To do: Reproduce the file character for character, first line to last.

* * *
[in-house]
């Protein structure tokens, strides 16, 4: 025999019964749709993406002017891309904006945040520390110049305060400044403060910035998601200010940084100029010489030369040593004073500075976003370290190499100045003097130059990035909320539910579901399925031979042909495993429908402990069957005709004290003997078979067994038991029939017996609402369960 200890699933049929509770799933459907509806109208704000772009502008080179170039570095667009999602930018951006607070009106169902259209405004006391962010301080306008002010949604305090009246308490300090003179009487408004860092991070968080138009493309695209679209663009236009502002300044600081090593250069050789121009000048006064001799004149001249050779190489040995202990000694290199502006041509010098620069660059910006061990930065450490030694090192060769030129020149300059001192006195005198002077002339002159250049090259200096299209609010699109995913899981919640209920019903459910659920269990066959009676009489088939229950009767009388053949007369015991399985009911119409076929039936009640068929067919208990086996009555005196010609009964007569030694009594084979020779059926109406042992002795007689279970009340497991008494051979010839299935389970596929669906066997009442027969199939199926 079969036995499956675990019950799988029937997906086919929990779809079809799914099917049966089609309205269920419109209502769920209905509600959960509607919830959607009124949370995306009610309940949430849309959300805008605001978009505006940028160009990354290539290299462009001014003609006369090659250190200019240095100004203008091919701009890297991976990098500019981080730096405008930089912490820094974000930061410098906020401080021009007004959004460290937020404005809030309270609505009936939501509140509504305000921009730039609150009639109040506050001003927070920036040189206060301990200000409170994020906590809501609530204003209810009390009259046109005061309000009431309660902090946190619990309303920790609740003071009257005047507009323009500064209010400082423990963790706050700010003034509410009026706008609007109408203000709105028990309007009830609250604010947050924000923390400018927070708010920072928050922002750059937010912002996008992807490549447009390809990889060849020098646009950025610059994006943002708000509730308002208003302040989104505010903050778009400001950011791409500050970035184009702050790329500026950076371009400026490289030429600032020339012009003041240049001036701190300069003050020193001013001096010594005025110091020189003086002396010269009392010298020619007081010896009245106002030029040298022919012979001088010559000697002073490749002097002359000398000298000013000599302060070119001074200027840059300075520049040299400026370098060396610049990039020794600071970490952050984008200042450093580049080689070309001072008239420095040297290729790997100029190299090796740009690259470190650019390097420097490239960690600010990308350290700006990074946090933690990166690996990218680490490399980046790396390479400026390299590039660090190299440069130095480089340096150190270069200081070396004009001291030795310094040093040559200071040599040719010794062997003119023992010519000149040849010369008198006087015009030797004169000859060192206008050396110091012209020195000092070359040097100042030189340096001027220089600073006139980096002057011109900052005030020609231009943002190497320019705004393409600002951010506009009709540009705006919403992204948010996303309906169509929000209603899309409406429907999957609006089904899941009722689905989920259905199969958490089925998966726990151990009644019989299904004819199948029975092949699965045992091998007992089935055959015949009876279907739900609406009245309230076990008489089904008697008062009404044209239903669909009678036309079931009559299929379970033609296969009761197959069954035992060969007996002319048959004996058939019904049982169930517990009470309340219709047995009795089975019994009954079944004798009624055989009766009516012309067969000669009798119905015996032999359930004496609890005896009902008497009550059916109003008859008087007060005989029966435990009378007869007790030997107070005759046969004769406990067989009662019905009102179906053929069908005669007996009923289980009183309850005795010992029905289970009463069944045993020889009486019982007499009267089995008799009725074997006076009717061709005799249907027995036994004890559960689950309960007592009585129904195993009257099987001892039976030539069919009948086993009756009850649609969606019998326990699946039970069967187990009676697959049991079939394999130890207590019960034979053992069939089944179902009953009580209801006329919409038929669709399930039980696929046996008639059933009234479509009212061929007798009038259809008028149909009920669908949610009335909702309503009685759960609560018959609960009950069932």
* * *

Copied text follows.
[in-house]
């Protein structure tokens, strides 16, 4: 025999019964749709993406002017891309904006945040520390110049305060400044403060910035998601200010940084100029010489030369040593004073500075976003370290190499100045003097130059990035909320539910579901399925031979042909495993429908402990069957005709004290003997078979067994038991029939017996609402369960 200890699933049929509770799933459907509806109208704000772009502008080179170039570095667009999602930018951006607070009106169902259209405004006391962010301080306008002010949604305090009246308490300090003179009487408004860092991070968080138009493309695209679209663009236009502002300044600081090593250069050789121009000048006064001799004149001249050779190489040995202990000694290199502006041509010098620069660059910006061990930065450490030694090192060769030129020149300059001192006195005198002077002339002159250049090259200096299209609010699109995913899981919640209920019903459910659920269990066959009676009489088939229950009767009388053949007369015991399985009911119409076929039936009640068929067919208990086996009555005196010609009964007569030694009594084979020779059926109406042992002795007689279970009340497991008494051979010839299935389970596929669906066997009442027969199939199926 079969036995499956675990019950799988029937997906086919929990779809079809799914099917049966089609309205269920419109209502769920209905509600959960509607919830959607009124949370995306009610309940949430849309959300805008605001978009505006940028160009990354290539290299462009001014003609006369090659250190200019240095100004203008091919701009890297991976990098500019981080730096405008930089912490820094974000930061410098906020401080021009007004959004460290937020404005809030309270609505009936939501509140509504305000921009730039609150009639109040506050001003927070920036040189206060301990200000409170994020906590809501609530204003209810009390009259046109005061309000009431309660902090946190619990309303920790609740003071009257005047507009323009500064209010400082423990963790706050700010003034509410009026706008609007109408203000709105028990309007009830609250604010947050924000923390400018927070708010920072928050922002750059937010912002996008992807490549447009390809990889060849020098646009950025610059994006943002708000509730308002208003302040989104505010903050778009400001950011791409500050970035184009702050790329500026950076371009400026490289030429600032020339012009003041240049001036701190300069003050020193001013001096010594005025110091020189003086002396010269009392010298020619007081010896009245106002030029040298022919012979001088010559000697002073490749002097002359000398000298000013000599302060070119001074200027840059300075520049040299400026370098060396610049990039020794600071970490952050984008200042450093580049080689070309001072008239420095040297290729790997100029190299090796740009690259470190650019390097420097490239960690600010990308350290700006990074946090933690990166690996990218680490490399980046790396390479400026390299590039660090190299440069130095480089340096150190270069200081070396004009001291030795310094040093040559200071040599040719010794062997003119023992010519000149040849010369008198006087015009030797004169000859060192206008050396110091012209020195000092070359040097100042030189340096001027220089600073006139980096002057011109900052005030020609231009943002190497320019705004393409600002951010506009009709540009705006919403992204948010996303309906169509929000209603899309409406429907999957609006089904899941009722689905989920259905199969958490089925998966726990151990009644019989299904004819199948029975092949699965045992091998007992089935055959015949009876279907739900609406009245309230076990008489089904008697008062009404044209239903669909009678036309079931009559299929379970033609296969009761197959069954035992060969007996002319048959004996058939019904049982169930517990009470309340219709047995009795089975019994009954079944004798009624055989009766009516012309067969000669009798119905015996032999359930004496609890005896009902008497009550059916109003008859008087007060005989029966435990009378007869007790030997107070005759046969004769406990067989009662019905009102179906053929069908005669007996009923289980009183309850005795010992029905289970009463069944045993020889009486019982007499009267089995008799009725074997006076009717061709005799249907027995036994004890559960689950309960007592009585129904195993009257099987001892039976030539069919009948086993009756009850649609969606019998326990699946039970069967187990009676697959049991079939394999130890207590019960034979053992069939089944179902009953009580209801006329919409038929669709399930039980696929046996008639059933009234479509009212061929007798009038259809008028149909009920669908949610009335909702309503009685759960609560018959609960009950069932």